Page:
1. Terminalia nigrovenulosa Pierre in Lanessan, Pl. Util. Col. Franç. 315. 1886.
海南榄仁 hai nan lan ren
Terminalia hainanensis Exell; T. obliqua Craib; T. triptera Stapf (1895), not Franchet (1896); T. tripteroides Craib.
Trees or shrubs to 15 m tall; trunk to 0.5 m d.b.h. Bark gray-white, gray, yellowish brown, gray-brown, or brown, spotted. Branchlets gray or brown, slender, longitudinally corrugated, yellow orbicular lenticellate, glabrous. Leaves alternate or subopposite, grouped at apices of branchlets; petiole 1-2.4 cm, apex (or leaf blade base) without glands; leaf blade green abaxially, deep green adaxially, oblong-elliptic to broadly elliptic, ovate, obovate, or sometimes suborbicular, 4-11 × 2.5-5.5 cm, with glands near margin, glabrous, puberulous on midvein, or abaxially thinly pilose when young, base truncate, rounded, or obtuse, apex mucronate or acuminate, rarely retuse; lateral veins in (6-)8-10 pairs. Inflorescences terminal and axillary spikes, many grouped at branchlet apex and forming a panicle 4-8 cm; axes densely deep yellow and red tomentose. Flowers fragrant. Calyx tube distally cupular, ca. 1.5 mm, abaxially usually glabrous, rarely minutely tomentose, adaxially densely white long hairy; lobes 4 or 5. Stamens 8-10, exserted, 3-4.5 mm. Fruit not or scarcely stipitate, green tinged with red, scarlet, deep brown, black and purple, or green-purple when ripe, ellipsoid or obovoid, 3-winged, (1.5-)2-3.5 × (1-)1.5-2 cm, glabrous, base broadly obtuse to oblique and rounded; wings subleathery, transversely striate, margin shallowly undulate, apical part obtusely deltoid, extending 5-8 mm beyond seed-bearing part of fruit. Fl. May-Sep, fr. Jul-Feb.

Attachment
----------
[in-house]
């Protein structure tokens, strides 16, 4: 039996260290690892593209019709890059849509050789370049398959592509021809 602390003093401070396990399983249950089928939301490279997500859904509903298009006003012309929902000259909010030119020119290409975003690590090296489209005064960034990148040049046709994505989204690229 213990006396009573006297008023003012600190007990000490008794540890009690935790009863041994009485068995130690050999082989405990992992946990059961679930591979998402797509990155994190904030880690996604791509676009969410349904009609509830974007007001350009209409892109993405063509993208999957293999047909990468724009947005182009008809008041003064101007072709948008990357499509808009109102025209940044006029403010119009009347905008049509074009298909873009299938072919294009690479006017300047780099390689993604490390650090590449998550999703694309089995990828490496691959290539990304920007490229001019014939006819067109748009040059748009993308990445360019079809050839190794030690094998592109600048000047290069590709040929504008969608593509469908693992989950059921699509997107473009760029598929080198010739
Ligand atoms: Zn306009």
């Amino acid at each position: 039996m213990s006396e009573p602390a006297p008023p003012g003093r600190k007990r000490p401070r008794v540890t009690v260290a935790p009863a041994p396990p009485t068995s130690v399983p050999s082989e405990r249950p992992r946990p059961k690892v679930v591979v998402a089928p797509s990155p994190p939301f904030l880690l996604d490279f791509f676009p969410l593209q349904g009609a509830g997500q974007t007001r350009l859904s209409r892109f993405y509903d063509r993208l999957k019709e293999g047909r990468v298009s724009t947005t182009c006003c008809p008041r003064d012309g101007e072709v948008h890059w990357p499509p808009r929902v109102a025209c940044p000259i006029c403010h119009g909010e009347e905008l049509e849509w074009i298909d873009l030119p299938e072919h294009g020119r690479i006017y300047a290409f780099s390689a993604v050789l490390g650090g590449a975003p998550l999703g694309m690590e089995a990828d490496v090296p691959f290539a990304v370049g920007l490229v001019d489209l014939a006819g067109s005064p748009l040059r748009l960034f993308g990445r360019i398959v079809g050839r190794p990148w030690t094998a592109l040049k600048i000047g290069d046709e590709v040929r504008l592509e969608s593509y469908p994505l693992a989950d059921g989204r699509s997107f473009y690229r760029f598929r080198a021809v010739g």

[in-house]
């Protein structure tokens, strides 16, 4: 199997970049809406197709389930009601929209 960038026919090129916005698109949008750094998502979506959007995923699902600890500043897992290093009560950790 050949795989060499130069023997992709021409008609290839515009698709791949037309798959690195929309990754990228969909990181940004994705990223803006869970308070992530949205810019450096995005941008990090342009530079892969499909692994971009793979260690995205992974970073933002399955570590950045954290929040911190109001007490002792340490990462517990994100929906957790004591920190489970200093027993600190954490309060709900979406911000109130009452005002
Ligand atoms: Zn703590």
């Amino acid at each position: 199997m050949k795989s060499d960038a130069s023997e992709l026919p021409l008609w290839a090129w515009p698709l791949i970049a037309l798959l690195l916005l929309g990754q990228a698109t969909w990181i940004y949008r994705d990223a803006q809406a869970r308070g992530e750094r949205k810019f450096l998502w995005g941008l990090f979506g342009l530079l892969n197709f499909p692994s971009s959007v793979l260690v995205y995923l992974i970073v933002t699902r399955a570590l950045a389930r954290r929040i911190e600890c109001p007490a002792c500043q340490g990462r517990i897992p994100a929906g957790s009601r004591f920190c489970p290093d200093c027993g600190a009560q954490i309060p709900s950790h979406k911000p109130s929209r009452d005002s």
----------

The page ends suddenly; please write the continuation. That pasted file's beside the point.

Forests, mixed forests, woods, sparse woods, thickets, mountains, seashores, dry sandy seashores; sea level to 500 m. Hainan [Cambodia, Laos, Malaysia (NW Peninsular Malaysia and Lankawi Islands), ?Myanmar, Thailand, Vietnam].
Terminalia hainanensis, described from Hainan, and T. nigrovenulosa (S Vietnam), T. obliqua (Thailand), T. triptera Stapf (Malaysia: Lankawi Islands), and T. tripteroides (Thailand) are all clearly the same species. This was already realized by Lecompte (in Aubréville, Fl. Cam bodge Laos Vietnam 10: 92. 1969). The name T. nigrovenulosa has priority.